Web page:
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OULU, December 9. /TASS/. The Nord Stream-2 gas pipeline project benefits all its participants, Russia’s Prime Minister Dmitry Medvedev said on Friday.
"We indeed consider this project as a significant and large-scale but at the same time purely commercial project, which is of high importance for improvement of reliability of gas supplies to Europe," Medvedev said after talks with his Finnish counterpart. The project "will be beneficial for all those participating in it, including Finnish companies, which will participate in development of infrastructure, if such decisions are made," he added.
Nord Stream 2 AG, the operator of the Nord Stream 2 natural gas pipeline project, has signed a letter of intent covering the offshore pipelay capacities for the pipeline through the Baltic Sea, the company reported Friday.
"The letter of intent ensures that Allseas will undertake offshore pipelay works for the first line and also provides the option to book capacities from Allseas for the second line up to the end of the first quarter of 2017," the report said.
Negotiations to finalize the contract will continue within this timeline, the company said. Other tenders including the near-shore pipelay tenders in Russia and Germany are ongoing.
The Nord Stream 2 natural gas pipeline is expected to come into service at the end of 2019. The pipeline is set to run from the Russian coast along the Baltic Sea bed to the German shore. Each of the pipeline’s two stretches will have a capacity of 27.5 billion cubic meters. The new pipeline will double the capacity of the first stretch and will basically follow its route.
Capital expenditures on the project are estimated at 8 billion euros and its total cost will amount to 9.9 billion euros, taking into account project financing.
Finland views the Nord Stream-2 to as a commercial project, Prime Minister of Finland Juha Sipila said at a joint press conference with Russian Prime Minister Dmitry Medvedev.
"Finland considers this project from a commercial point of view, on the basis of its legislation and international rules. The most important thing for us is a thorough evaluation of the possible impact of the project on the environment," he said.
"Our solutions at the national level will be made in a timely manner," Prime Minister added.
Medvedev on Friday arrived for a one-day working visit in Oulu, a city in northwestern Finland, for talks with the country’s Prime Minister Juha Sipila. Vice-Premier and Chief of the Government Staff Sergey Prikhodko told journalists that both prime ministers would discuss a wide range of bilateral cooperation issues and the Nord Stream 2 project.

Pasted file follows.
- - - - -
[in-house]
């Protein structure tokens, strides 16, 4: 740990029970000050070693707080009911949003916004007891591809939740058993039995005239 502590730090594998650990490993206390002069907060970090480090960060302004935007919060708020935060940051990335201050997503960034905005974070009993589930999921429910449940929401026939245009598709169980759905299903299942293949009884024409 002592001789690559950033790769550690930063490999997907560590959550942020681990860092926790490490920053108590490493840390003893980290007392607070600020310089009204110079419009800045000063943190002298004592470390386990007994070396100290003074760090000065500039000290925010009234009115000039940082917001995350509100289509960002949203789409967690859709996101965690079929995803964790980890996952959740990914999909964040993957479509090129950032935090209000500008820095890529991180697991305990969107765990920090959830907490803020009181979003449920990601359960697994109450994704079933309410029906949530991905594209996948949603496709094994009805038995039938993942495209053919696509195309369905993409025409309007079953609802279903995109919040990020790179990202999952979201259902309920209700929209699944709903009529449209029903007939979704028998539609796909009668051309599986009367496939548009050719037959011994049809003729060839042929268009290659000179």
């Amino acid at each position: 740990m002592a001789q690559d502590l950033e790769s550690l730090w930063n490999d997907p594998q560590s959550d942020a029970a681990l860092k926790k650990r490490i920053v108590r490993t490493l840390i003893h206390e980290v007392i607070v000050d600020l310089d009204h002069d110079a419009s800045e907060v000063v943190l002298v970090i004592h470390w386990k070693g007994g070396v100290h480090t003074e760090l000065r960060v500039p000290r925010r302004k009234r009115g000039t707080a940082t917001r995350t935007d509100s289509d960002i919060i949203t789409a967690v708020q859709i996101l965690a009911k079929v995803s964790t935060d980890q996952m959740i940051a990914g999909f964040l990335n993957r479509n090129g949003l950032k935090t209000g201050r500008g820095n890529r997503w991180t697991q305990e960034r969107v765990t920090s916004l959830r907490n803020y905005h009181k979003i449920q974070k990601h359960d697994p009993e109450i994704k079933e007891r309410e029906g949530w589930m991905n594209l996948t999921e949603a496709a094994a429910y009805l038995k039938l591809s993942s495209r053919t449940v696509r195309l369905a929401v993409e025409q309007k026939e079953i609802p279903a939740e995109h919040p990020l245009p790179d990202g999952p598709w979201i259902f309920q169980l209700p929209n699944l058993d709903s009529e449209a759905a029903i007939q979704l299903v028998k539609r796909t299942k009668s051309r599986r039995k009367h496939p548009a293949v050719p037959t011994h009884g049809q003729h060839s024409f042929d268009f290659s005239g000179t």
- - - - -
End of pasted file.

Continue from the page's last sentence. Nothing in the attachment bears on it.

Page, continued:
According to Prikhodko, the topics for discussion will include trade and economic ties, joint industrial projects, prospects for cooperation in the nuclear power industry. In addition, the agenda’s lineup includes work on boosting the legal framework of Russian-Finnish relations, inter-regional ties, cultural and humanitarian cooperation, interaction among law enforcement agencies, the functioning of the Russian-Finnish state border, cooperation on environmental protection and projects in the Arctic will also be key topics for discussion.
Building the Nord Stream 2 gas pipeline will be a separate issue for discussion. "We hope that the talks will accelerate (coordination) and we will keep inquiring when (the Finnish side) will be ready to give the go-ahead for construction," Prikhodko said.
The Finnish prime minister, in turn, stated at a news conference held a day earlier that he wanted to deliberate on urgent international problems and economic issues at Friday’s talks with Medvedev.
The Russian prime minister’s previous visit to Finland took place in November 2012. The last time the two prime ministers met each other was in St. Petersburg this past January.
Russian-Finnish trade turnover dwindled by 15% to $16 bln in 2016. Yet, in 2015 it plunged 39%, reaching $9.7 bln in 2015. Reciprocal trade figures for January-September 2016 turned out to be lower (by 15.2%) for the same period year-on-year.
More than 400 Finnish firms operate in the Russian market, while about 7,000 Finnish companies are involved in trade with Russia directly or indirectly. The construction of Finland’s Hanhikivi-1 Nuclear Power Plant is the biggest project there so far, which is being carried out in the northwestern part of the country by the Fennovoima Company along with the Russian State Corporation for Atomic Energy (Rosatom) using Russian technologies.
That said, Finland has 3,000 companies with the Russian capital.